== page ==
In most cases having a crooked door means that it no longer closes smoothly. One edge rubs and it makes it hard to close or open the door. The last-ditch effort fix for the problem is to remove the door from the hinges and sand away at the trouble corner. This is guaranteed to fix your problem but requires a lot of work.
You have to remove the door, sand the edge, put the door back to ensure it is fixed then go through the process of reapplying the finish. These steps below can alleviate all this.
Screws always seem to find a way to wiggle loose over time. Look at the door top to bottom and determine where the door is rubbing. If the door rubs or sticks at the top or bottom, your problem could be as simple as a lose hinge. First look over the door and determine if it is rubbing at the top or the bottom. It if rubs at the top of the door, loosen or tighten the top hinge to move the door about an 1/8 inch. Do this on the bottom hinge if the door rubs near the bottom.
Pro Tip: Use a screwdriver when tightening screws in your hinges. Do not use a drill as you can easily over tighten the screw and strip the screw or bore a hole in the door by mistake. If you already have a stripped screw, remove it. Using a screwdriver or pliers you can usually remove the stripped screw. Replace it with one longer than the one that was there originally to ensure it catches.
SHIFT THE FRAME
After you have adjusted the hinges you can also try shifting the frame itself. Using a 3-inch screw, drive it through the frame and the door jambs. You will be attempting to pull the jamb further into the wall, if it has any room to move. This will not be a big adjustment if the door has been properly installed, but it can give you the minute move you need to have your door working properly again. Cover the screw hole with a calk or liquid nails to hide it and apply the finish already on the frame to conceal it.
SAND THE DOOR
This should only be done if the other steps have failed to properly realign the door with the frame.
Step one: Use a pencil while the door is on its hinges and mark the exact spots where it is rubbing, make sure to mark the entire area that rubs. If you have trouble marking on the door, apply masking tape on the edge first and then it will be easy to mark. Mark the door where it makes contact then mark a line 1/8th of an inch along the edge. You will need this in later steps.
Step two: Remove the door. Take the door off the hinges so you can get to the edges properly. Look at the weather and other factors to decide when exactly you want to do this because the door will be off for a few hours.
Note: This is a perfect opportunity to refinish your door as you will have everything you need to do so. If you wish to refinish your door remove the doors furniture when you take down the door. DO NOT DO THIS until you have fixed the door first though as at the end you will need to rehang the door to make sure it closes and opens properly.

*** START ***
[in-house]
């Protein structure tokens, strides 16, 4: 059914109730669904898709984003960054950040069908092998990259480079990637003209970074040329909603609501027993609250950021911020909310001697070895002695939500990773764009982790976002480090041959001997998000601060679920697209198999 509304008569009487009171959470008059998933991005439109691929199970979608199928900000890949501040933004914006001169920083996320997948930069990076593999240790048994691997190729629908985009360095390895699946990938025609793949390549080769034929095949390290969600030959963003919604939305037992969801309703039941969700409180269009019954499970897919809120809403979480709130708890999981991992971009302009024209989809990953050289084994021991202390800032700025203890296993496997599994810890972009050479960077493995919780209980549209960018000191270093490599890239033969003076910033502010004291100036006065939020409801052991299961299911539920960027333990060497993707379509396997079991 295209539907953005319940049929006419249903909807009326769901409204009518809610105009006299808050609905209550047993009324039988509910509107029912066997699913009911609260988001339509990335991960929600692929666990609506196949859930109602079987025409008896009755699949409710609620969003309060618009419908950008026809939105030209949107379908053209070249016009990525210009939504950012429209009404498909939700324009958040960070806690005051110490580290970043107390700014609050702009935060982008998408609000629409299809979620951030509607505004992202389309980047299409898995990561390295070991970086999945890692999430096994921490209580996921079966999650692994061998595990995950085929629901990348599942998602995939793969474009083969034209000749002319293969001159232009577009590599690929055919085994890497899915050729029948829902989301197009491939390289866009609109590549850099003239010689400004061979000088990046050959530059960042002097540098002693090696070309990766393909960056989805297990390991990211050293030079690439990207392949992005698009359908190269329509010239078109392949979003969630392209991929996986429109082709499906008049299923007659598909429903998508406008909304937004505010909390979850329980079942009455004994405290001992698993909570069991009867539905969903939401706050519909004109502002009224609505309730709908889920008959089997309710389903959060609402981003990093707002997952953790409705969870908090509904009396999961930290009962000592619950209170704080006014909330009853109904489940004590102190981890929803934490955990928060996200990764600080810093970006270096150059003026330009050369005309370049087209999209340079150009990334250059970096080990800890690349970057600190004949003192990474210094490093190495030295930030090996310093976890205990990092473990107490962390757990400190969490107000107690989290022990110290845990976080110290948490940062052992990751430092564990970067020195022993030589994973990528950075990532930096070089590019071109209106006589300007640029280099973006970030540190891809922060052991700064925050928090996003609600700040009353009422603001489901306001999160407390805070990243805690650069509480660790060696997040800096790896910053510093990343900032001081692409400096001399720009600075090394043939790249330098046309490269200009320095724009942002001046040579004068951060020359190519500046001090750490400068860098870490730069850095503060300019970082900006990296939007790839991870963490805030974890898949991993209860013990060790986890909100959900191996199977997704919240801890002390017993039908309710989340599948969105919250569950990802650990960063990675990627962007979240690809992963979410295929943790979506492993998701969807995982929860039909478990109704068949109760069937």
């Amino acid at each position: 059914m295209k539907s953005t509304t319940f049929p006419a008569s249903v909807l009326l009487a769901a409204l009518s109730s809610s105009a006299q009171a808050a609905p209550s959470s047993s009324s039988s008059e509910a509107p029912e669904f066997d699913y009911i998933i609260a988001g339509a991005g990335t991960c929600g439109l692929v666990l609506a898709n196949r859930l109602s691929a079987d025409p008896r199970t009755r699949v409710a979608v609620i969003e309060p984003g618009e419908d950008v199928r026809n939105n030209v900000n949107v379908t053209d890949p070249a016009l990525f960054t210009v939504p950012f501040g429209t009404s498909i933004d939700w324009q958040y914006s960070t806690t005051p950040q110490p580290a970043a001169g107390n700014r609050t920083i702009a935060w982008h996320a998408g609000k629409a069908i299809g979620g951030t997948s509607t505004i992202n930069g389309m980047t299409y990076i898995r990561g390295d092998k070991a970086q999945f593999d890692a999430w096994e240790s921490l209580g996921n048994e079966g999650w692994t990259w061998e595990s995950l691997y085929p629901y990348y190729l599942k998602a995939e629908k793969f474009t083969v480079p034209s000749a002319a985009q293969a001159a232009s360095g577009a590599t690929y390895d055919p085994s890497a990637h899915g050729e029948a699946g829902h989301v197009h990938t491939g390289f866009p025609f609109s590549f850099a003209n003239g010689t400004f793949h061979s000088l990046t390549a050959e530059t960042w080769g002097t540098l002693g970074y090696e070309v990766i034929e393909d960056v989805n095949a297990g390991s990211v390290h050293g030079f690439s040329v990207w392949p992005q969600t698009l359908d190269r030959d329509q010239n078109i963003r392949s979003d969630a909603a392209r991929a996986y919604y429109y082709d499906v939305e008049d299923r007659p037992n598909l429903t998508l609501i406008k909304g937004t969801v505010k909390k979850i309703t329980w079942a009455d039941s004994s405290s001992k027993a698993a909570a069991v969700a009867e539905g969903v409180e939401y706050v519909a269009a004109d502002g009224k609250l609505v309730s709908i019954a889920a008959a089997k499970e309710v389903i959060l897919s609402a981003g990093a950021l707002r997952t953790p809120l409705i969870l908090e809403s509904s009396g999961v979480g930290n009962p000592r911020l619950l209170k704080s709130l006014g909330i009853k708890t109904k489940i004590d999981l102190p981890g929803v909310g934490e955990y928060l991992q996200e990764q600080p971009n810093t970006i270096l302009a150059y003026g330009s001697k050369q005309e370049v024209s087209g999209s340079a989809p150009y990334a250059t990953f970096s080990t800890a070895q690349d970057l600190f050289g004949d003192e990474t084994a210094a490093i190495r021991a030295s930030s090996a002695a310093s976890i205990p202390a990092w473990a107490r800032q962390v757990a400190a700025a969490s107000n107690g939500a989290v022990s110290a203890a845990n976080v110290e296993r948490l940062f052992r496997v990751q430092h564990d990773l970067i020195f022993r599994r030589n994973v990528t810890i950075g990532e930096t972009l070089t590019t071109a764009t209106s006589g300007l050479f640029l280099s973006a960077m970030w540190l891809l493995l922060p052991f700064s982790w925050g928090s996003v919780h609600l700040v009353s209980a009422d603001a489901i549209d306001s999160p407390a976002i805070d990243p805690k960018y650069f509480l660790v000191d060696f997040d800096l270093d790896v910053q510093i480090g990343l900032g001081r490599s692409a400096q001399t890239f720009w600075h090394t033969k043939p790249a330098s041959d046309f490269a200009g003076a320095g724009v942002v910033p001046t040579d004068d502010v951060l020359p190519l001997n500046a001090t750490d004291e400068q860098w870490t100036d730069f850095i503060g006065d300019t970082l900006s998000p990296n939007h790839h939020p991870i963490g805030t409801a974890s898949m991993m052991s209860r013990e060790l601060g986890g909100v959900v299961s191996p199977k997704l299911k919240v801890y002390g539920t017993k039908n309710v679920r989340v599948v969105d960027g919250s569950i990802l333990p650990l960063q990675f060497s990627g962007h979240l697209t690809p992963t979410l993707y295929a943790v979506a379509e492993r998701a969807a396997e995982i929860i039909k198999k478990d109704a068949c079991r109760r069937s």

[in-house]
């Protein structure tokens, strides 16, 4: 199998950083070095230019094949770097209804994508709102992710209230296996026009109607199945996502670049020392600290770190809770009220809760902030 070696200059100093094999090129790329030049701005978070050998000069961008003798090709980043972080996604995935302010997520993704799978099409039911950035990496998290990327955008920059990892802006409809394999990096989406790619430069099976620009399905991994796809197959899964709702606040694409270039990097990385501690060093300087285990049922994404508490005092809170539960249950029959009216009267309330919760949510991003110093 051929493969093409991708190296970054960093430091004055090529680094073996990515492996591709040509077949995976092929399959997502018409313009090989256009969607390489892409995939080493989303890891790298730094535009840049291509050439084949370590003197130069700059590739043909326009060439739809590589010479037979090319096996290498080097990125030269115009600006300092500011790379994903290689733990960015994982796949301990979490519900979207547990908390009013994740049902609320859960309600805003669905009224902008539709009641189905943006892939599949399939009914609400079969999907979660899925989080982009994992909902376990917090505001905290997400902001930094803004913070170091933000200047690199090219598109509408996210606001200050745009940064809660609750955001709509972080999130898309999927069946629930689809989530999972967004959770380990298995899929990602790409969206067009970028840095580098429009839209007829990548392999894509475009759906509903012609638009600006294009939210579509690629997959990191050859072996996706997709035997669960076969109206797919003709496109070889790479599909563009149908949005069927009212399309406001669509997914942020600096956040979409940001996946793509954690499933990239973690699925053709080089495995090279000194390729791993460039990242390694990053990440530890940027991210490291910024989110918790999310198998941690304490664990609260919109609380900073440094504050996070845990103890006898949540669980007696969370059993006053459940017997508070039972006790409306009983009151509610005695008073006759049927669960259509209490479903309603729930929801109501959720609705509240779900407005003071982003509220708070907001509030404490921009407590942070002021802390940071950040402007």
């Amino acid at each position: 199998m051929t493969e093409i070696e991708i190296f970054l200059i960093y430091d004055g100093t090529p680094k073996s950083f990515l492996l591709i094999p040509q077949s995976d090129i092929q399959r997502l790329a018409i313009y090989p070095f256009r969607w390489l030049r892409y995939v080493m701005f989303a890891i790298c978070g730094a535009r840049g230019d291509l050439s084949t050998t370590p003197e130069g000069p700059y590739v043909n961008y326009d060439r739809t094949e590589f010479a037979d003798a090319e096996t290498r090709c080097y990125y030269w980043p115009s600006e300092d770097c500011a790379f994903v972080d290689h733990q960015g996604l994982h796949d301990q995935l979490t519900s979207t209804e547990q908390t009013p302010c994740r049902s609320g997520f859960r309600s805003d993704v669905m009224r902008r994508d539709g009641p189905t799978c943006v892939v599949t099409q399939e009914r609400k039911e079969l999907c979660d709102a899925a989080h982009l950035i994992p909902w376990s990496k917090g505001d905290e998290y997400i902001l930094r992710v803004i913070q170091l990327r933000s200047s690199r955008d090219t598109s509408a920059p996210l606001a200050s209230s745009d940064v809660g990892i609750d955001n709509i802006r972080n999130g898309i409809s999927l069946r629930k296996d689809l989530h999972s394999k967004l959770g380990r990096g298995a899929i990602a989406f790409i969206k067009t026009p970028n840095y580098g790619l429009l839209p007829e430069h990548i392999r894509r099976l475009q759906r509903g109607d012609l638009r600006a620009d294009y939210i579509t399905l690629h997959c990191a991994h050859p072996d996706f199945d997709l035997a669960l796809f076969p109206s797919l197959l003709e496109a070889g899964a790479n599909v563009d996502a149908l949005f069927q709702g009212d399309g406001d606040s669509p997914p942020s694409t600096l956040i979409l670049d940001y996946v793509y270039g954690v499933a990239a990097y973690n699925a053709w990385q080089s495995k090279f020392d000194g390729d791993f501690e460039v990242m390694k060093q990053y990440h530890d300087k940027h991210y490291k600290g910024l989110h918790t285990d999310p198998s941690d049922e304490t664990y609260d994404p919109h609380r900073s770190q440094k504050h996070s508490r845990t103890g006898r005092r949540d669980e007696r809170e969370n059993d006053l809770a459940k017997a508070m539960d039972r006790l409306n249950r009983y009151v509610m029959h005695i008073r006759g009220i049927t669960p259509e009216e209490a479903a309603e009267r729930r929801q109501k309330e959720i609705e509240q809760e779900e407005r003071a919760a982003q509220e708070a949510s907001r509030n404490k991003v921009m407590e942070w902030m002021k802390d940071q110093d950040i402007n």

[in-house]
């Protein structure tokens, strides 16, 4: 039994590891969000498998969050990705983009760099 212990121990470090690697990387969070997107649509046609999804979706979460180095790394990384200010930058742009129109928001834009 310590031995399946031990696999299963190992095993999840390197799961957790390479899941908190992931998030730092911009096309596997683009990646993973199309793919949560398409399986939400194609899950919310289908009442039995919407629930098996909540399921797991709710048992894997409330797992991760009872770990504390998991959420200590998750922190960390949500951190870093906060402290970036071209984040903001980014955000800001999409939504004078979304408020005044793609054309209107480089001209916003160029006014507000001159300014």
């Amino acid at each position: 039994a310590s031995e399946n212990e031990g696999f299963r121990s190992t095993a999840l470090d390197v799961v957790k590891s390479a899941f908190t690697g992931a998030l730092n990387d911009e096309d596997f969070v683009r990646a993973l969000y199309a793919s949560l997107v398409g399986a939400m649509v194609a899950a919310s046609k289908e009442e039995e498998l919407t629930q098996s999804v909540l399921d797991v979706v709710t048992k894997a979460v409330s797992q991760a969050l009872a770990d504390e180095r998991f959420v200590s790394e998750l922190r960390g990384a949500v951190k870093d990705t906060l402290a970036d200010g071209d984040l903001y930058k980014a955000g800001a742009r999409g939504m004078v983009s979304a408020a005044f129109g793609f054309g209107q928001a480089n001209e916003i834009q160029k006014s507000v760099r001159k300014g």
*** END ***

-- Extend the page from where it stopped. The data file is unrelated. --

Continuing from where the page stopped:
Step three:Sand the door. Using a belt sander (which is faster and easier) or a hand sander begin the process of removing the extra material that is causing the door to stick. Using a low grain sandpaper, 50 grit, begin to sand away at the edge. This grit will take away a lot of material so be mindful of that. Work slow to ensure you are removing just enough. You can always go back and remove a little more if needed but you cannot add if you remove too much. When you have removed halfway to the line you marked a 1/8thinch away, switch to an 80-grit paper. This is a much finer sandpaper which will make a much smoother surface. Finally, when you are just about at the line switch to a 120-grit paper. This will create a fine surface for you to reapply the finish in later steps. Be mindful if you are using a belt sander that it will create very sharp edges on the door. Remove them by using the 120-grit paper and hand sanding those edges so they are somewhat beveled, rounded as is the rest of the doors edge.
Step four: Check your fitment. Hang the door back in place and see if it still rubs or stick anywhere. Don’t be surprised or discouraged if it does. You may need to do this process two or three times to get it right. There should be about an eighth inch gap between the door and the frame. Be careful not to remove too much material and to not create an indentation from sanding too much in one spot.
Note: Moisture can cause the door to swell or shrink, which can cause the fitment to be off. If you fix the door but don’t complete this last step, it is only a matter of time before you have the same problem or worse.
Step five: Re-varnish the door. Varnish does a lot more than make the door look nice. It protects it from the sun and the moisture. Moisture will rot, warp and eventually destroy your door. Varnish keeps the moisture from moving in or out of your door, preserving it and making it last much longer. If any spots begin to rub all of a sudden ensure they are properly coated in varnish, stain or paint.